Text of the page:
by Curlan Campbell
- Covid-19 scaled down 2020 Ifa festival
- Initiative provided hot meals to several communities
- Shrine of the Seven Wonders of Africa looking at making charity efforts a monthly activity
Following a stellar execution of the Ifa festival for the last 2 years, Covid-19 this year has seen a major scale-down of the festival in keeping with physical distancing protocol mandated by the Ministry of Health.
The Ifa festival can be traced back to the West African spiritual tradition of the Yoruba people, which for hundreds of years honoured a pantheon of deities called Orishas which are representations of the elements of nature.
“We were looking forward to this year, it would have been our year of growth because of the number of people who indicated that they will be here so in a way it was a bit disappointing but at the same time we have to keep on with the work for the ancestors,” said Yvonne Drake, Head Priestess Iya Ifatooki, of the Shrine of the Seven Wonders of Africa.
Nevertheless, organisers were able to successfully execute this year’s festival by paying particular attention to catering to the needs of impoverished communities. Despite scaling down this year’s festival due to Covid-19, major emphasis was not only placed on the spiritual aspect but also undertook a major charity initiative in a time of financial hardship by providing hot meals to communities.
In Grenada, the spiritual practice of Ifa was revived by Priestess Iya Ifatooki who has spent over 20 years in Toronto Canada spearheading a charity ministry which provided meals to the homeless on the streets. The organisation spent much of the festival preparing, packaging and distributing meals as part of giving back. Adopted Communities such as Pearls, St Andrew benefited from such an initiative together with other communities such as St Pauls and St David. Over 400 meals were distributed to the various communities especially to the children, during that period of the festival. Being self funded, a festival of this nature can cost upwards of EC$10,000.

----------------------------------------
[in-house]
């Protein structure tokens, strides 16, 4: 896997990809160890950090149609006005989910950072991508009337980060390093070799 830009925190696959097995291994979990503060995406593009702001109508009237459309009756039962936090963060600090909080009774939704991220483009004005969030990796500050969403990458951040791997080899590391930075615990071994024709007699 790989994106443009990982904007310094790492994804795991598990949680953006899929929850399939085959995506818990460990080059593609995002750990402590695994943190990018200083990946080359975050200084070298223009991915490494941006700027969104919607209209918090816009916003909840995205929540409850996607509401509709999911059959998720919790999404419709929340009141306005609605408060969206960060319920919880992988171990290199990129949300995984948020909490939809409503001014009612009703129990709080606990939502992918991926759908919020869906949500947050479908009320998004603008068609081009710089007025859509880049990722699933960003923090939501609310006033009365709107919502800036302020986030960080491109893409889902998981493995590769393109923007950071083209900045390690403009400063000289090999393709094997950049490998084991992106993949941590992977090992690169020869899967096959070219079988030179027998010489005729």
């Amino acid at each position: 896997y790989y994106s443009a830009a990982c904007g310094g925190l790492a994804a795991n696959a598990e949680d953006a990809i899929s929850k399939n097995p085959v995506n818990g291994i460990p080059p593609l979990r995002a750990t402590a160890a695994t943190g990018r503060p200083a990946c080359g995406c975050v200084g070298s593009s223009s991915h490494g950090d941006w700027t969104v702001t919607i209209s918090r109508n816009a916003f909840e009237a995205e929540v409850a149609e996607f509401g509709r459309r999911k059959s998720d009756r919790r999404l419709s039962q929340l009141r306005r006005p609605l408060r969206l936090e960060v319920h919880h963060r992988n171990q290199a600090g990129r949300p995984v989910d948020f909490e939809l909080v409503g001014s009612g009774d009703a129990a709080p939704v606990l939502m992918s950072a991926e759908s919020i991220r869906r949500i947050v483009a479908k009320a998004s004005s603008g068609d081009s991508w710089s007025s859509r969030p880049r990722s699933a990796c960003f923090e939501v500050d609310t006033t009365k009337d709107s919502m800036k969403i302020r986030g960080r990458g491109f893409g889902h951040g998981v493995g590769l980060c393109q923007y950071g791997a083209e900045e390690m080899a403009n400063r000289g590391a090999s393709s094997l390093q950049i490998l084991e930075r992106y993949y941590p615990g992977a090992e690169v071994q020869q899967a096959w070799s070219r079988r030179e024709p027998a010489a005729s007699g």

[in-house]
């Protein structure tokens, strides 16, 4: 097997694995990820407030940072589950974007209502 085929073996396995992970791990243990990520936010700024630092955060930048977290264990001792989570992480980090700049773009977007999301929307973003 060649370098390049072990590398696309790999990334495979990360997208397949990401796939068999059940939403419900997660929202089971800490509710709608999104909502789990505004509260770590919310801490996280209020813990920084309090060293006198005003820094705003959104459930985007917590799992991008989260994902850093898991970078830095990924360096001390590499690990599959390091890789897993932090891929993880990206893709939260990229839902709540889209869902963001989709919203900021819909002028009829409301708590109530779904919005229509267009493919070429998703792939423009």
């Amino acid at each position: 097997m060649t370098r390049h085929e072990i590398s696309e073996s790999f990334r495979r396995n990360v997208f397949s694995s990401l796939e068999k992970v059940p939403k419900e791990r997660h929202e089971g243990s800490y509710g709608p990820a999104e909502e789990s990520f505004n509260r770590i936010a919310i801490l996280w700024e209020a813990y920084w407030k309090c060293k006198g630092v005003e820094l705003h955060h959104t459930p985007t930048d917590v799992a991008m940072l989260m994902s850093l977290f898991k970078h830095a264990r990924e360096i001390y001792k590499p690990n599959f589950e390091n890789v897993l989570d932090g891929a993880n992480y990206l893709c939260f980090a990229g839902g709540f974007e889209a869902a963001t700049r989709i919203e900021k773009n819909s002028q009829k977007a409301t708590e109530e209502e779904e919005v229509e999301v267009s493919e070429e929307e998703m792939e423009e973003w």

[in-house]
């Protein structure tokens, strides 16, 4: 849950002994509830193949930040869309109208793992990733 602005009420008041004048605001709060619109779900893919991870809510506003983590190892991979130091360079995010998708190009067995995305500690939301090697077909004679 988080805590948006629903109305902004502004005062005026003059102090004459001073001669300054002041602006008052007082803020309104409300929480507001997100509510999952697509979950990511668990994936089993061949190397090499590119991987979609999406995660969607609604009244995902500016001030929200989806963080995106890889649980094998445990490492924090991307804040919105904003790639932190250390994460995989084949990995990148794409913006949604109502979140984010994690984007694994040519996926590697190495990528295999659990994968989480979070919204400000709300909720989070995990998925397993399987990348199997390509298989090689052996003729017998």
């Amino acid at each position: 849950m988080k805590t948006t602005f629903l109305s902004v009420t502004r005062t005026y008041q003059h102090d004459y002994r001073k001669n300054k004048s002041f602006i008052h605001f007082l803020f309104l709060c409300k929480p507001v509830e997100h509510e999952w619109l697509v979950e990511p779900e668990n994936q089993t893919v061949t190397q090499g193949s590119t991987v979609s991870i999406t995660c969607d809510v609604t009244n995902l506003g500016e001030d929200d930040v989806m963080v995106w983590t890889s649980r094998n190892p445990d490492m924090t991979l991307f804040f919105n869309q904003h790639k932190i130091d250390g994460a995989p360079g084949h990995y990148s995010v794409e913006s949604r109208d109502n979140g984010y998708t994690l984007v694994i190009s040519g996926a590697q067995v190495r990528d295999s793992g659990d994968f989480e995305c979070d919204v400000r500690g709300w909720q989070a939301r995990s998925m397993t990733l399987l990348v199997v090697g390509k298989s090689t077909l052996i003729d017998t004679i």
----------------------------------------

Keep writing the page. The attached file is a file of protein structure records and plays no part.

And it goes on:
According to the Ifa tradition, it is required that initiates first ask for clearance and approval from Esu, known as a messenger between heaven and earth, before they can be engaged in the feeding of the village. Once that is complete organisers started preparing the various meals. For example on Tuesday, 14 July 2020, in preparation of distribution of the food, red wine was poured onto the mutton in recognition of the Orisha Shango which was honoured that day. Once that was complete everyone involved in the cooking must be involved in the sharing of the meal and it is imperative that food must not touch the ground until everyone has played their part in this distribution.
“Based on tradition, once the first person starts taking out the food, the food must not be put down because it is a chain of command that must not be broken. It is also necessary since each person touches and blesses the food because this is part of them giving back,” said Drakes.
The Shrine of the Seven Wonders of Africa located in Corinth, St David is looking at making its charity efforts a monthly activity.
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